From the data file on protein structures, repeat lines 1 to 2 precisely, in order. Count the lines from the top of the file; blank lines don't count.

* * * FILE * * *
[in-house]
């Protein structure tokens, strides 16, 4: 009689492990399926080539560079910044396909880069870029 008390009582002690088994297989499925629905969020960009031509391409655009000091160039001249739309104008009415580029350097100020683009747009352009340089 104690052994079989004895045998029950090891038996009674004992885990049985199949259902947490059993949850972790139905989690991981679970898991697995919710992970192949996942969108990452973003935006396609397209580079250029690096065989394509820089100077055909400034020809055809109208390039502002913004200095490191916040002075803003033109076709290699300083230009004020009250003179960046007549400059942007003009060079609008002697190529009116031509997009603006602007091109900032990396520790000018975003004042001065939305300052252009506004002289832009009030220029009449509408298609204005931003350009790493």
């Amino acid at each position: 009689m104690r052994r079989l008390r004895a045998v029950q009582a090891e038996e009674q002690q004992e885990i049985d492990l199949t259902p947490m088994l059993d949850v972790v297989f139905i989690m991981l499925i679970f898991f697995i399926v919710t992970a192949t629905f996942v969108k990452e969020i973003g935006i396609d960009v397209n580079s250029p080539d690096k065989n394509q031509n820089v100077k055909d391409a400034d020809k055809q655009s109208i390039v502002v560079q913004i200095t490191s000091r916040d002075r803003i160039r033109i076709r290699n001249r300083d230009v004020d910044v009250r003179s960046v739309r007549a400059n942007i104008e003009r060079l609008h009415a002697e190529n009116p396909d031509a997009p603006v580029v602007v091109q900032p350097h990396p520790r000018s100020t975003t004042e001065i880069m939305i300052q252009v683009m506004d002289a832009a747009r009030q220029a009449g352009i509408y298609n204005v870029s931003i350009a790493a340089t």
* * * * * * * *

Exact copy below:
[in-house]
């Protein structure tokens, strides 16, 4: 009689492990399926080539560079910044396909880069870029 008390009582002690088994297989499925629905969020960009031509391409655009000091160039001249739309104008009415580029350097100020683009747009352009340089 104690052994079989004895045998029950090891038996009674004992885990049985199949259902947490059993949850972790139905989690991981679970898991697995919710992970192949996942969108990452973003935006396609397209580079250029690096065989394509820089100077055909400034020809055809109208390039502002913004200095490191916040002075803003033109076709290699300083230009004020009250003179960046007549400059942007003009060079609008002697190529009116031509997009603006602007091109900032990396520790000018975003004042001065939305300052252009506004002289832009009030220029009449509408298609204005931003350009790493």